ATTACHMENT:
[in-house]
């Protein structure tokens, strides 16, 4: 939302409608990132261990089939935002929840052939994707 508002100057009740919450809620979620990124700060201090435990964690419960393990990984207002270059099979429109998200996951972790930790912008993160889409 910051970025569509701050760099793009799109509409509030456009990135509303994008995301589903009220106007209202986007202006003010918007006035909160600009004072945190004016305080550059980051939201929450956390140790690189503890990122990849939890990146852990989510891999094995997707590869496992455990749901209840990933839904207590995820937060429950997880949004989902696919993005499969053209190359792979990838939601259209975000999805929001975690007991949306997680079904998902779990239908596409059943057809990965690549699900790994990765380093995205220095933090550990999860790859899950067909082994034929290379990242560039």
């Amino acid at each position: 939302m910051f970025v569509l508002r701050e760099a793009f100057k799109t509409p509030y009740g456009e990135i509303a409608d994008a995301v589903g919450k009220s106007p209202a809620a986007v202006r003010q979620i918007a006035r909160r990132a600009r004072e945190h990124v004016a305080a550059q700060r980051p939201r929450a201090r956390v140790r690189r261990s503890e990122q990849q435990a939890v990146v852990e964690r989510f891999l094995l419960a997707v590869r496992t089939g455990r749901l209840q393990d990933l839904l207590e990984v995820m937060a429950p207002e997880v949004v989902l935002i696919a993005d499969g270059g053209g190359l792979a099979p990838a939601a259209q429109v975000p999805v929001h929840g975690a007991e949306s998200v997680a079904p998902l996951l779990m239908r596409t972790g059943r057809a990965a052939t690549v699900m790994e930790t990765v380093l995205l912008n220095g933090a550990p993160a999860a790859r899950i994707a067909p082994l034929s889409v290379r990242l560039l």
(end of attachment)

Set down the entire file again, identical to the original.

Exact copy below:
[in-house]
């Protein structure tokens, strides 16, 4: 939302409608990132261990089939935002929840052939994707 508002100057009740919450809620979620990124700060201090435990964690419960393990990984207002270059099979429109998200996951972790930790912008993160889409 910051970025569509701050760099793009799109509409509030456009990135509303994008995301589903009220106007209202986007202006003010918007006035909160600009004072945190004016305080550059980051939201929450956390140790690189503890990122990849939890990146852990989510891999094995997707590869496992455990749901209840990933839904207590995820937060429950997880949004989902696919993005499969053209190359792979990838939601259209975000999805929001975690007991949306997680079904998902779990239908596409059943057809990965690549699900790994990765380093995205220095933090550990999860790859899950067909082994034929290379990242560039």
């Amino acid at each position: 939302m910051f970025v569509l508002r701050e760099a793009f100057k799109t509409p509030y009740g456009e990135i509303a409608d994008a995301v589903g919450k009220s106007p209202a809620a986007v202006r003010q979620i918007a006035r909160r990132a600009r004072e945190h990124v004016a305080a550059q700060r980051p939201r929450a201090r956390v140790r690189r261990s503890e990122q990849q435990a939890v990146v852990e964690r989510f891999l094995l419960a997707v590869r496992t089939g455990r749901l209840q393990d990933l839904l207590e990984v995820m937060a429950p207002e997880v949004v989902l935002i696919a993005d499969g270059g053209g190359l792979a099979p990838a939601a259209q429109v975000p999805v929001h929840g975690a007991e949306s998200v997680a079904p998902l996951l779990m239908r596409t972790g059943r057809a990965a052939t690549v699900m790994e930790t990765v380093l995205l912008n220095g933090a550990p993160a999860a790859r899950i994707a067909p082994l034929s889409v290379r990242l560039l």